The COVID-19 pandemic has been and continues to be scary. But what should you do if their fears keep employees from coming to work?
It’s Thursday morning, and three workers call out. One has a dental emergency, one is caring for a sick child, and the other says that she’s not coming in as long as the coronavirus presents a risk. What can you do legally, and what are the worker’s rights?
Decisions about who can work remotely and who needs to be onsite should be weighed carefully, and the rationale behind these decisions should be communicated to staff. At this point, be prepared for how you will discipline (or fire) employees who refuse to come to work because they are fearful. These disciplinary actions will be permissible in many circumstances.
Generally, employers aren’t required to allow employees to continue to work remotely if they can demonstrate that they’ve complied with all necessary measures to keep everyone safe in the workplace. This means meeting the requirements of the Occupational Safety and Health Act’s general duty clause, which mandates that employers keep the workplace free from recognized hazards that do or could cause death or serious physical harm/illness.
To protect yourself, consider a few steps:
- Screen employees and visitors for fever.
- Use social-distancing techniques such as staggered shifts, fewer and smaller in-person meetings, and breaking up spaces with barriers.
- Offer personal protective equipment that is consistent with federal guidance. Make sure staff know how to use the equipment and clean it (if it is reusable).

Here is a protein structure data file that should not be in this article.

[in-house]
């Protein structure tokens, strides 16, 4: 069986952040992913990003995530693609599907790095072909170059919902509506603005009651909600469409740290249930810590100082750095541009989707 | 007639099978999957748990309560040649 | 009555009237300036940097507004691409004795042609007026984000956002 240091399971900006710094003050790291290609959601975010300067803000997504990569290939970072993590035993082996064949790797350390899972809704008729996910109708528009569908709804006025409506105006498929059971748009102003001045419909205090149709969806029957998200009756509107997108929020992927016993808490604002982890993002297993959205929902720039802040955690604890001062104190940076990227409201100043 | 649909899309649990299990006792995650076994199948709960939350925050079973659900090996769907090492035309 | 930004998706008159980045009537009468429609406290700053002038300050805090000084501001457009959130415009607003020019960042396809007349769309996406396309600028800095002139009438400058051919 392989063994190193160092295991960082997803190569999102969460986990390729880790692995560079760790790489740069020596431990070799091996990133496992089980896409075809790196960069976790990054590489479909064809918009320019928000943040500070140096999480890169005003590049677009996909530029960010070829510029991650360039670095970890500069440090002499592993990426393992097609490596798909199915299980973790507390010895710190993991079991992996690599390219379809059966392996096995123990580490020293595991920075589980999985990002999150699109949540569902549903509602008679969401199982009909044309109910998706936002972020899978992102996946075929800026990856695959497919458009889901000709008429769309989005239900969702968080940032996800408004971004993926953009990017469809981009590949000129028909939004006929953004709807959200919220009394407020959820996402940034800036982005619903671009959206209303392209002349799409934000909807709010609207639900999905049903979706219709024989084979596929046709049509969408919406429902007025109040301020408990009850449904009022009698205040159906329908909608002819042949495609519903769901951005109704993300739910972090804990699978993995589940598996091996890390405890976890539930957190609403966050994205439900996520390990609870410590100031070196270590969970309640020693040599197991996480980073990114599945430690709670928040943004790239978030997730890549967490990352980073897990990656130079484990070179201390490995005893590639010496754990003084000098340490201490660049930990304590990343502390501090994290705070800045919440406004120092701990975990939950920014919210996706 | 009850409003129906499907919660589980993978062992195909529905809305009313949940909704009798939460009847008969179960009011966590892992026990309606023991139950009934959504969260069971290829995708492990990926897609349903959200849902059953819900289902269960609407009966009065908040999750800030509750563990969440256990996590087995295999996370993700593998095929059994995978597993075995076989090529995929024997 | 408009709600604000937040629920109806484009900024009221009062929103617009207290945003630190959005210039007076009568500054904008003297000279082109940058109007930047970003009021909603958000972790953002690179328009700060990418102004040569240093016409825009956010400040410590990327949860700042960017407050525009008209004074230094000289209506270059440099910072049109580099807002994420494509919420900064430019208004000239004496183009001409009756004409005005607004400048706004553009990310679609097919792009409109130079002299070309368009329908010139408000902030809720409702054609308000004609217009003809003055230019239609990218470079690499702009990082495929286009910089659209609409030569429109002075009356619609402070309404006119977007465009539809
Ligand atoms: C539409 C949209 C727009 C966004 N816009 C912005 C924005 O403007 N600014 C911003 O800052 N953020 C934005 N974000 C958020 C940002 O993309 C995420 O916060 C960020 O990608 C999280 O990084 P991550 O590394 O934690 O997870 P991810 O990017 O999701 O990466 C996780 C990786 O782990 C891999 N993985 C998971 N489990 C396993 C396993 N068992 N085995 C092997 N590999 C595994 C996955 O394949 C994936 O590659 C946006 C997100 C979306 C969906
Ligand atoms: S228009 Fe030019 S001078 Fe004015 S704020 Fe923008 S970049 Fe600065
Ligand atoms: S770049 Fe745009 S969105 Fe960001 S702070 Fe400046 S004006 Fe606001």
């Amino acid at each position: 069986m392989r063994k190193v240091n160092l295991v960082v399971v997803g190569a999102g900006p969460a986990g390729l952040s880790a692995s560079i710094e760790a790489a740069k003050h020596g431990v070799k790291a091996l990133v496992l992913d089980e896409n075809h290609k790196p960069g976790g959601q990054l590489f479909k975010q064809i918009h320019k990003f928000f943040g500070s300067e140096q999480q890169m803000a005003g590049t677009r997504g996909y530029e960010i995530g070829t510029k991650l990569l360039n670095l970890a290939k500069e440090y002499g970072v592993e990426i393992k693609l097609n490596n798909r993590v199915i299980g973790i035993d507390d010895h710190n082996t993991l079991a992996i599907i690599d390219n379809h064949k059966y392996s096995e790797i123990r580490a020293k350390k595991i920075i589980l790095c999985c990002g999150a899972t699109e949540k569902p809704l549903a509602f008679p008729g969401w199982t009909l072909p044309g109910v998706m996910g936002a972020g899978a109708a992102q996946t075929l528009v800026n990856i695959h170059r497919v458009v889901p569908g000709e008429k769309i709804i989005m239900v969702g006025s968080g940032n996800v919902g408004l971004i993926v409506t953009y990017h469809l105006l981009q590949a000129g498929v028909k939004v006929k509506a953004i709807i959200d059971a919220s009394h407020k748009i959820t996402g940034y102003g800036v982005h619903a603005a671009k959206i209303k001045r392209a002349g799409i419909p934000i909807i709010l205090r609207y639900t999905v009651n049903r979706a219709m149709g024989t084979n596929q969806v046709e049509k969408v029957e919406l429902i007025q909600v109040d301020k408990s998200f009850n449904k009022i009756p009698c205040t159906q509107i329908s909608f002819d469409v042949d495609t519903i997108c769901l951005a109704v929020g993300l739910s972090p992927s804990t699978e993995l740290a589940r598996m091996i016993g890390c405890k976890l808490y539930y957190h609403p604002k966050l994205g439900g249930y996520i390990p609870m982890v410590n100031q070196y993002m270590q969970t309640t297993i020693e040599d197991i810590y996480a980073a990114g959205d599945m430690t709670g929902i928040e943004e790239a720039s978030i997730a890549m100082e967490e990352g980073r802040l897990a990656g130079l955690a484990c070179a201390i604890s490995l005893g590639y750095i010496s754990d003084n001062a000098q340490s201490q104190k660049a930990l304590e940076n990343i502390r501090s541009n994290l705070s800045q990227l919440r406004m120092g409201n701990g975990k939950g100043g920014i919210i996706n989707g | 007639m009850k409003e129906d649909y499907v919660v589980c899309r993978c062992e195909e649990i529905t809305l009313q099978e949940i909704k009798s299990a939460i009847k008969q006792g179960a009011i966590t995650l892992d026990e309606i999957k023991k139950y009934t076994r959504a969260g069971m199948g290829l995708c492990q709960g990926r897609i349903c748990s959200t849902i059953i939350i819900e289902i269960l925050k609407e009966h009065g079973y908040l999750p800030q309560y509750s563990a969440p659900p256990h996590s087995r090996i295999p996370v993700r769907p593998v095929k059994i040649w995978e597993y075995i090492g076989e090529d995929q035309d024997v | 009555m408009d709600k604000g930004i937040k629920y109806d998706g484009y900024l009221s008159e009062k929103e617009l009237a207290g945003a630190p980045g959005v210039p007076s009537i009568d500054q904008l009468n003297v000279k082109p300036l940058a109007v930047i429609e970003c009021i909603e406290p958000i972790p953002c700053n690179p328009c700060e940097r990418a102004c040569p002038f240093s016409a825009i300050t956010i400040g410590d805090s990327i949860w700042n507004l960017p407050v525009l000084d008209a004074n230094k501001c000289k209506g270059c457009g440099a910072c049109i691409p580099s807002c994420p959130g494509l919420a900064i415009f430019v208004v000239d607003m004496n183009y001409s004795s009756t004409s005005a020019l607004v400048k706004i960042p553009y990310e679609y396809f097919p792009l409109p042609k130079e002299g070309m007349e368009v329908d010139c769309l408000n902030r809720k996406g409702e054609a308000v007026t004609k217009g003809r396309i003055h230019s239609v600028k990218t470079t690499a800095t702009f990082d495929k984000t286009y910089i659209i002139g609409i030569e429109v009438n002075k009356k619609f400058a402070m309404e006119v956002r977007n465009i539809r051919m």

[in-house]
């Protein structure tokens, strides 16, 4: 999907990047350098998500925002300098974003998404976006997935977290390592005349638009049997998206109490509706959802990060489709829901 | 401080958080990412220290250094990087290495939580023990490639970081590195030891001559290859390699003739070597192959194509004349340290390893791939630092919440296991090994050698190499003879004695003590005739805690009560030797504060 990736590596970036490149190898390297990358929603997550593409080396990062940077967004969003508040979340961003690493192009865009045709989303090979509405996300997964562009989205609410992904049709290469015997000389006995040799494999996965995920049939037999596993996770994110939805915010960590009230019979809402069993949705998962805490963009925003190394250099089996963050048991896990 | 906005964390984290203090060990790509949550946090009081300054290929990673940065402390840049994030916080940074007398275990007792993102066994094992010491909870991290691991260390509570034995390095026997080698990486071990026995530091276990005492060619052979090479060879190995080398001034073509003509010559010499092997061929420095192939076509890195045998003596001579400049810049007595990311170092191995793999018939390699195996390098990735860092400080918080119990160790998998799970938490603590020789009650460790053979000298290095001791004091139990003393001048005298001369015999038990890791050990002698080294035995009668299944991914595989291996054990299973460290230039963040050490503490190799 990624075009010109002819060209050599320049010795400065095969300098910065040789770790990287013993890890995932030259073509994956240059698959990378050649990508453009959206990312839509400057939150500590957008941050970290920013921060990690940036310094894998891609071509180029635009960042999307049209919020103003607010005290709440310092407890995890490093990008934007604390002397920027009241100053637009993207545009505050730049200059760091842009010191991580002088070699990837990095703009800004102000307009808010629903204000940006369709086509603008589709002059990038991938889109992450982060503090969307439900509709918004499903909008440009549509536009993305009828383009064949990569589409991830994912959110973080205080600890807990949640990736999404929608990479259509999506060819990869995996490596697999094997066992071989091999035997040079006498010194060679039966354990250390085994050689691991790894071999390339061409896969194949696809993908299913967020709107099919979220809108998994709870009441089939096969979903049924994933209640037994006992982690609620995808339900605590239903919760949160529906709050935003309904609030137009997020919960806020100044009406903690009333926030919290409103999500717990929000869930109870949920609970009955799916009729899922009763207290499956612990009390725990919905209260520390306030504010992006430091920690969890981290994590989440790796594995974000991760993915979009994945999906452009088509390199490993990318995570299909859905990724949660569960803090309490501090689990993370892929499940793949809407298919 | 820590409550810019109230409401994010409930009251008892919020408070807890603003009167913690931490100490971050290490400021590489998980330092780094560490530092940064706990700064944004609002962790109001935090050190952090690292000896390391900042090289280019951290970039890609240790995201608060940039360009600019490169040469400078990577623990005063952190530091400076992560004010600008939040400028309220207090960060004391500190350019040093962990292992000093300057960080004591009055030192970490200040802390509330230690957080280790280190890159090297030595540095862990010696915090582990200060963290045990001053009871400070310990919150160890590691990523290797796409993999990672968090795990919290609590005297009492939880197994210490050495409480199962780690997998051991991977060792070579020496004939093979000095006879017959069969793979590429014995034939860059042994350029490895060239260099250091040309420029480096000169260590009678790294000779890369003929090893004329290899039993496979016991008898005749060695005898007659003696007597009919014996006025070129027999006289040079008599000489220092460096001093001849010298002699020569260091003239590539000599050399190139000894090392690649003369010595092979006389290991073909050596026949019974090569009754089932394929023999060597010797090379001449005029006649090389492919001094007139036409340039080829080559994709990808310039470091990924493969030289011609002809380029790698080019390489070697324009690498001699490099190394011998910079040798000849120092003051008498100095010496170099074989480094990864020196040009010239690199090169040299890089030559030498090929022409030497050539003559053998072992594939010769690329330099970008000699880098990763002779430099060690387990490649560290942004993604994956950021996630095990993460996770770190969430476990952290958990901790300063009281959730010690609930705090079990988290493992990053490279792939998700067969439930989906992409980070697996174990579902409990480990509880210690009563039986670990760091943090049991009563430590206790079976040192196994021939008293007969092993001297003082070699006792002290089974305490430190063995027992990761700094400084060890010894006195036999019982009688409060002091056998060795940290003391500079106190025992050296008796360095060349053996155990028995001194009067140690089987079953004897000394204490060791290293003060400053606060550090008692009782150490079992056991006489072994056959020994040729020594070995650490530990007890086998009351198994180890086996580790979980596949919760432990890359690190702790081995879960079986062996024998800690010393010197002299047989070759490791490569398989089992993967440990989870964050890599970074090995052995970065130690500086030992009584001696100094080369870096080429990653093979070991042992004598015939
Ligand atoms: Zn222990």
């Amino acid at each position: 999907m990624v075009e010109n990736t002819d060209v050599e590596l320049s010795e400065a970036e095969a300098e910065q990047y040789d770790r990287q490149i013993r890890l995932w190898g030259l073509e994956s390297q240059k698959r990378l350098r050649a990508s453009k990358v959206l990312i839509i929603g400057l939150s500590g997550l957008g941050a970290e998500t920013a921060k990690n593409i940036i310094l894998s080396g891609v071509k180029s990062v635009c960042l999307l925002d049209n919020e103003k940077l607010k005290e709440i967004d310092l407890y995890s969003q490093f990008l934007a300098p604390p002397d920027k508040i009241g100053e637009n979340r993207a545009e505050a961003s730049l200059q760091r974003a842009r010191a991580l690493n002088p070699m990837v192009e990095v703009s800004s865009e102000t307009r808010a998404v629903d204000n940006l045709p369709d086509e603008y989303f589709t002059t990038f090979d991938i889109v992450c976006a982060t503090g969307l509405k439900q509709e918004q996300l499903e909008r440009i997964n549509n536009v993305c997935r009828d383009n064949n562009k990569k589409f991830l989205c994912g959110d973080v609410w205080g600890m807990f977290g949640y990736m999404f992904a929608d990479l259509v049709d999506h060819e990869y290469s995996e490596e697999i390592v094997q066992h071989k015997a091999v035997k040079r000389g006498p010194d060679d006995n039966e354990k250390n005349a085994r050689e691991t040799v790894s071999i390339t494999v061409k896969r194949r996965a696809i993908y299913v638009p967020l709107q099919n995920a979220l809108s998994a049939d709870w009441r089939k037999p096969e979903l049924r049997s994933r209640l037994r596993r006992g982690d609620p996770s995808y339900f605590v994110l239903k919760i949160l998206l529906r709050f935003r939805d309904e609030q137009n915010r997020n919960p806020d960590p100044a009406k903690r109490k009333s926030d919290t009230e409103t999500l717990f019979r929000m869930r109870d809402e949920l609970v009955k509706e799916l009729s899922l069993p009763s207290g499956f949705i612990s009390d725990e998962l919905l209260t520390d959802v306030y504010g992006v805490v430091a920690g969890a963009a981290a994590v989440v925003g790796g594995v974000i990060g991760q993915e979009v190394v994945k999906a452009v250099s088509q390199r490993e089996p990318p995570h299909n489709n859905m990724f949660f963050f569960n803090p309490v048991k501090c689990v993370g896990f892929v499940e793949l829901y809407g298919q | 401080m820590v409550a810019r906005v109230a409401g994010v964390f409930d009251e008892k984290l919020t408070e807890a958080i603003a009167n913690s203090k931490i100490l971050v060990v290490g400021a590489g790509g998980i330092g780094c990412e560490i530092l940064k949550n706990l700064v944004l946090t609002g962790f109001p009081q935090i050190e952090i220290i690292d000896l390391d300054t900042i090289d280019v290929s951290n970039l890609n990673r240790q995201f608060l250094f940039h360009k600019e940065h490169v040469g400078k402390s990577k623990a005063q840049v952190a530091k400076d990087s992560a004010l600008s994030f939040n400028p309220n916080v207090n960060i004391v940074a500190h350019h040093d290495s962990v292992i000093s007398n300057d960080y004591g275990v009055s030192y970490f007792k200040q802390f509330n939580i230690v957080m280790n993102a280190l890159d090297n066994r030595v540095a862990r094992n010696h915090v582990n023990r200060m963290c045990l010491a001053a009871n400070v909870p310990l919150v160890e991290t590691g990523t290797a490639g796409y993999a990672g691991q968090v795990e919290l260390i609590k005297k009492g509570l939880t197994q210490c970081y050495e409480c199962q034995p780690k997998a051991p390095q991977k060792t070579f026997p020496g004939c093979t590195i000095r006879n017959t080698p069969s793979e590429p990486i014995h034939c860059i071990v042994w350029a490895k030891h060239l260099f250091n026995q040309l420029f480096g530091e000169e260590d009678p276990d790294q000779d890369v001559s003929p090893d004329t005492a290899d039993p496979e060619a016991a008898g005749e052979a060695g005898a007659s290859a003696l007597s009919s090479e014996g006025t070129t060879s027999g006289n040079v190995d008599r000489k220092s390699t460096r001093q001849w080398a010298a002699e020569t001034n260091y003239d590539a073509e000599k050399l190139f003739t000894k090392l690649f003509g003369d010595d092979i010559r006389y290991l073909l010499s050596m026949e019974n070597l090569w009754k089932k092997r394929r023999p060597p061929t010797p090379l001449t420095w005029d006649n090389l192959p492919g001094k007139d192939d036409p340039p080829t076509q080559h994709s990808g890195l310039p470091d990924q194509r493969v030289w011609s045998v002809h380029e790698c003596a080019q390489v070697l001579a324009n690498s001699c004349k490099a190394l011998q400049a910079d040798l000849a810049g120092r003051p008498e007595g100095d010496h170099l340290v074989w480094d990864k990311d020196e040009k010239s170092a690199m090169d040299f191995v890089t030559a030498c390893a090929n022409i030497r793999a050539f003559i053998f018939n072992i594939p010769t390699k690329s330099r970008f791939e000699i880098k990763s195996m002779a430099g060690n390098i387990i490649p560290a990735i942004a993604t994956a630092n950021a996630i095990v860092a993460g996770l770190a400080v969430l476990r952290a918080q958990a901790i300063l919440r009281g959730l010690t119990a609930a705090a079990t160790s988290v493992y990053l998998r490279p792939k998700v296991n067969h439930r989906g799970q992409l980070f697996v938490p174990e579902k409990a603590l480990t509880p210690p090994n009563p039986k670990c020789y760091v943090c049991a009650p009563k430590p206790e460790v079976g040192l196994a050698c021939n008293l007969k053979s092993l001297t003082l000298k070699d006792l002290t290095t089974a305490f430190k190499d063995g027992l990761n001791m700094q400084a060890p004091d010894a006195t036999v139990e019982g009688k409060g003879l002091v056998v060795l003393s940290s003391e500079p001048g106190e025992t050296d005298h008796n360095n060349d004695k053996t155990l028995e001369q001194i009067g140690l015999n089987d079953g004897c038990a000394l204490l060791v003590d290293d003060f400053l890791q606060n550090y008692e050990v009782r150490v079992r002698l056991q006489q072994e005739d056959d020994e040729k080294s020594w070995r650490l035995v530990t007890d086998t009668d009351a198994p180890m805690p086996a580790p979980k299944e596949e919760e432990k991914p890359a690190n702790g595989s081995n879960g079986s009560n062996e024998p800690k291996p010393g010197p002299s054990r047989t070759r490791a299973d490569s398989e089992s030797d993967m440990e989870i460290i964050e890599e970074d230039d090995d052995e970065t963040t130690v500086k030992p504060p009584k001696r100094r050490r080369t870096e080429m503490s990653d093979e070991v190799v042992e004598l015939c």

- Review and update cleaning techniques as needed. Make sure workers have access to adequate cleaning supplies such as hand sanitizer and antibacterial wipes.
- Adopt a flexible remote-work policy, and ensure that staff have the equipment, devices, and tools they need to work from home.
It is important to realize what rights employees have. For instance, the National Labor Relations Act’s “protected concerted activity” clause states that an employer can’t discharge, discipline, or threaten an employee for talking with coworkers about working conditions or other issues. Therefore, workers can’t be punished for sharing their concerns about going to work during the pandemic or questioning what their employer is doing to protect them. However, they can lose this protection if they say egregiously offensive or maliciously false things about their employer.
At the same time, under the Americans with Disabilities Act (ADA) and state equal employment opportunity laws, if a disabled worker is concerned about returning to work due to being at a higher risk of illness from COVID, that person may be protected. In this case, you should discuss possible accommodations with the employee that addresses specific concerns.